100 Miles Per Hour
Five miles per hour felt dreadfully slow on the gravel driveway of the White River Drive-Ins. Mazzy barely had to brake once stopping at the ticket window. Charlie, sitting in the passenger’s seat, passed her a crumpled wad of cash, totaling nine dollars. She took her own wallet out from the glove compartment, the door hitting his knees as it dropped open, and unzipped her wallet to scrounge for more.
As she handed the man a handful of bills— crinkled fives and ones, he gave her two printed tickets. She wondered what their purpose was. She imagined turning fifty, attending scrapbook meets in the Baptist Church basement, pasting hand-cut hearts and the same printed tickets to a page.
After driving through rows of cars, Mazzy found a slim vacant space between a bunch of rocking vehicles. She parked the car, but left it on and cranked up the volume to hear the previews. She and Charlie crawled over the center console to the back seat.
“Here we are,” Charlie announced, trying to be clever or ease her tension. He stretched out, wrapping his narrow arm over her shoulders like a boa constrictor tightening its choke.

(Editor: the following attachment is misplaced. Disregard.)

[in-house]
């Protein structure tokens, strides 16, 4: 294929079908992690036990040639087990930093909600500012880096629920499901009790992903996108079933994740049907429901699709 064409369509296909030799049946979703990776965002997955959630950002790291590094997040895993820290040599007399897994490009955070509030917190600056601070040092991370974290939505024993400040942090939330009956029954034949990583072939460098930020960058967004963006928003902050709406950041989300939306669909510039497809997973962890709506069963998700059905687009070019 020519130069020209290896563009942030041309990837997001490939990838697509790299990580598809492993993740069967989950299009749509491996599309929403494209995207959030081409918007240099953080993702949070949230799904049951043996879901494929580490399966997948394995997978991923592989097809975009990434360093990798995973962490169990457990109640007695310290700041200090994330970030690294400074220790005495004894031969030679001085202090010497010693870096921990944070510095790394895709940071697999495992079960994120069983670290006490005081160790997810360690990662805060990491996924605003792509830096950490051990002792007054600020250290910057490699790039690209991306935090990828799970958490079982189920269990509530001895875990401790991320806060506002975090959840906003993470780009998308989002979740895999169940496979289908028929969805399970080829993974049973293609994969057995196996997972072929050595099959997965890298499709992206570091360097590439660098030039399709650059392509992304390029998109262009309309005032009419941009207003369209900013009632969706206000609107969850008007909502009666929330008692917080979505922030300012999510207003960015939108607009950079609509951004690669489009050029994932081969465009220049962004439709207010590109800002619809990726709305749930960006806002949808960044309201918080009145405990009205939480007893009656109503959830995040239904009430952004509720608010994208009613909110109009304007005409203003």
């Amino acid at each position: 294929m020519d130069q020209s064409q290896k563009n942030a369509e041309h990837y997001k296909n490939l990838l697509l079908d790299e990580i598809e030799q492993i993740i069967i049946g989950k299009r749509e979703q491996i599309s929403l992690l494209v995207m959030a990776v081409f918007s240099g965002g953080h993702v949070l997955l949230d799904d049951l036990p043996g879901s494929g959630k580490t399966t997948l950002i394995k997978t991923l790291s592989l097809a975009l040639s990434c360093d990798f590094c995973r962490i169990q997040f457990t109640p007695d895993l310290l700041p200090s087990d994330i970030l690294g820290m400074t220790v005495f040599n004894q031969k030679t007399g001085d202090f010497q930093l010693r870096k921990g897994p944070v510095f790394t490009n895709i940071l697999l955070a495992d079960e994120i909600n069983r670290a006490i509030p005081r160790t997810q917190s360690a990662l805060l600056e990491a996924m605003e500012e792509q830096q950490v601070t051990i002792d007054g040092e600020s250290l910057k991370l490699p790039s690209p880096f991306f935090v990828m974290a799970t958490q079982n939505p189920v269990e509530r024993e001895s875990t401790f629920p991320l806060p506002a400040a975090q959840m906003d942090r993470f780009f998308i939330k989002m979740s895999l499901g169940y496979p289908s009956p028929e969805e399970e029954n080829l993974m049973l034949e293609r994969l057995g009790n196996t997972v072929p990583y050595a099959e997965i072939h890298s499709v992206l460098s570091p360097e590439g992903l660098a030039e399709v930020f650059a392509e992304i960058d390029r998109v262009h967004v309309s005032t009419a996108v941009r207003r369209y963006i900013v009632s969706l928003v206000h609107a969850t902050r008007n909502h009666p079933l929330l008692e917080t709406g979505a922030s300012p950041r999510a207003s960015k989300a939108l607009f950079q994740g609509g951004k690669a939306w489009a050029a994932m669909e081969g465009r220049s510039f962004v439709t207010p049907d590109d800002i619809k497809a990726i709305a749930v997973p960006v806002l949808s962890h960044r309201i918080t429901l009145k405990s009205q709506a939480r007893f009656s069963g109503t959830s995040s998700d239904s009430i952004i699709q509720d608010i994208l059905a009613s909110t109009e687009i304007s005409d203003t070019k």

“Grammy wants you to come over this Sunday for brunch,” he said. “My cousins from Delaware are visiting.”
A black-and-white cartoon of a striped box of popcorn and a paper soft drink container danced across the screen, singing about White River’s refreshment counter, but the front seats blocked Mazzy’s view. She meddled with the levers, but the seats only reclined so far.
“Don’t worry about it, babe,” Charlie said.
Mazzy gave up, leaving the seats at an awkward angle. She sat back next to Charlie. As the Pixar logo appeared, and the little desk lamp bopped across the screen to trampoline on letters, Charlie placed his hand on top of her knee. He rested his head on her shoulder, something she always believed worked the other way around. His body heat was overwhelming in the muggy, summer air. He was stuck to her like cling wrap.
He kissed into her neck, trying to mimic some sort of sucking sensation he’d seen actors perform in movies. His hot breath on her skin sent uncomfortable chills through her. Mazzy twitched, something he mistook for pleasure, and she felt the purple mark deepening on her neck, draining the blood and the feeling until her skin was raw.
Charlie came up for air. She wished she could, too.
“I love you,” Charlie told her, and without waiting for an answer, targeted another spot on her neck.
She held the movie ticket in her hand, picking at its splintering corners and crinkling its perfect flat shape.
Misty Yarnall wrote a five page story in third grade, and never stopped writing. Growing up in northern New York, she obtained sixteen awards for her short fiction and poetry, along with a publication in Thousand Islands Life. She is currently a Creative Writing major at Monroe Community College and is working on a novel.